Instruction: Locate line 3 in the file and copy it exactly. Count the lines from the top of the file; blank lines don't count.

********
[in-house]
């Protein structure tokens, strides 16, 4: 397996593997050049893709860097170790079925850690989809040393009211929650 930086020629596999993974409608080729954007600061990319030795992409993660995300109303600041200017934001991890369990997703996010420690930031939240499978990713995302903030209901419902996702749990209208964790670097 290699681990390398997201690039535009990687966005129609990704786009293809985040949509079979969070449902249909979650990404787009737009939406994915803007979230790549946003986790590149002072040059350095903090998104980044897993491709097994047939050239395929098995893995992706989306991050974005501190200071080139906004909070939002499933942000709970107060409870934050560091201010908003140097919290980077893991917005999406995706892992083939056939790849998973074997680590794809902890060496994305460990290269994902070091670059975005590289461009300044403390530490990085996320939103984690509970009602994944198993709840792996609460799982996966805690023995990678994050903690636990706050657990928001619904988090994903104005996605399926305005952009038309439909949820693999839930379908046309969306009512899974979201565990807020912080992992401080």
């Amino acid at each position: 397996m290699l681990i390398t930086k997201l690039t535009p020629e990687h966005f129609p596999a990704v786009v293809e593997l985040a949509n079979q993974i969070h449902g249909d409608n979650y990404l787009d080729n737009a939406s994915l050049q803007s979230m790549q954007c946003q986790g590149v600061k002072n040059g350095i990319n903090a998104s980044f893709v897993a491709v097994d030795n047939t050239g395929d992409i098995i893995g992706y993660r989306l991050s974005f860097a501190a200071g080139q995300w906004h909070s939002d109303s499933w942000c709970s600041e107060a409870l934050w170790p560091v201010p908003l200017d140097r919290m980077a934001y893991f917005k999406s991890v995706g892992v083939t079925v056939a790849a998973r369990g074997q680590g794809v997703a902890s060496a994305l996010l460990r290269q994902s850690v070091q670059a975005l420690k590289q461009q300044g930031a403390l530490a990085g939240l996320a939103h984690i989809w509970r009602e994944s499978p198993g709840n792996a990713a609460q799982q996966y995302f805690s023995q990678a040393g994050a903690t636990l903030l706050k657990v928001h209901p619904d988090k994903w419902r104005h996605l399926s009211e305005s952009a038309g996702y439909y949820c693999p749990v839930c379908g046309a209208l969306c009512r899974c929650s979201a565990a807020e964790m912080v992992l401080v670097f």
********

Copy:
């Amino acid at each position: 397996m290699l681990i390398t930086k997201l690039t535009p020629e990687h966005f129609p596999a990704v786009v293809e593997l985040a949509n079979q993974i969070h449902g249909d409608n979650y990404l787009d080729n737009a939406s994915l050049q803007s979230m790549q954007c946003q986790g590149v600061k002072n040059g350095i990319n903090a998104s980044f893709v897993a491709v097994d030795n047939t050239g395929d992409i098995i893995g992706y993660r989306l991050s974005f860097a501190a200071g080139q995300w906004h909070s939002d109303s499933w942000c709970s600041e107060a409870l934050w170790p560091v201010p908003l200017d140097r919290m980077a934001y893991f917005k999406s991890v995706g892992v083939t079925v056939a790849a998973r369990g074997q680590g794809v997703a902890s060496a994305l996010l460990r290269q994902s850690v070091q670059a975005l420690k590289q461009q300044g930031a403390l530490a990085g939240l996320a939103h984690i989809w509970r009602e994944s499978p198993g709840n792996a990713a609460q799982q996966y995302f805690s023995q990678a040393g994050a903690t636990l903030l706050k657990v928001h209901p619904d988090k994903w419902r104005h996605l399926s009211e305005s952009a038309g996702y439909y949820c693999p749990v839930c379908g046309a209208l969306c009512r899974c929650s979201a565990a807020e964790m912080v992992l401080v670097f």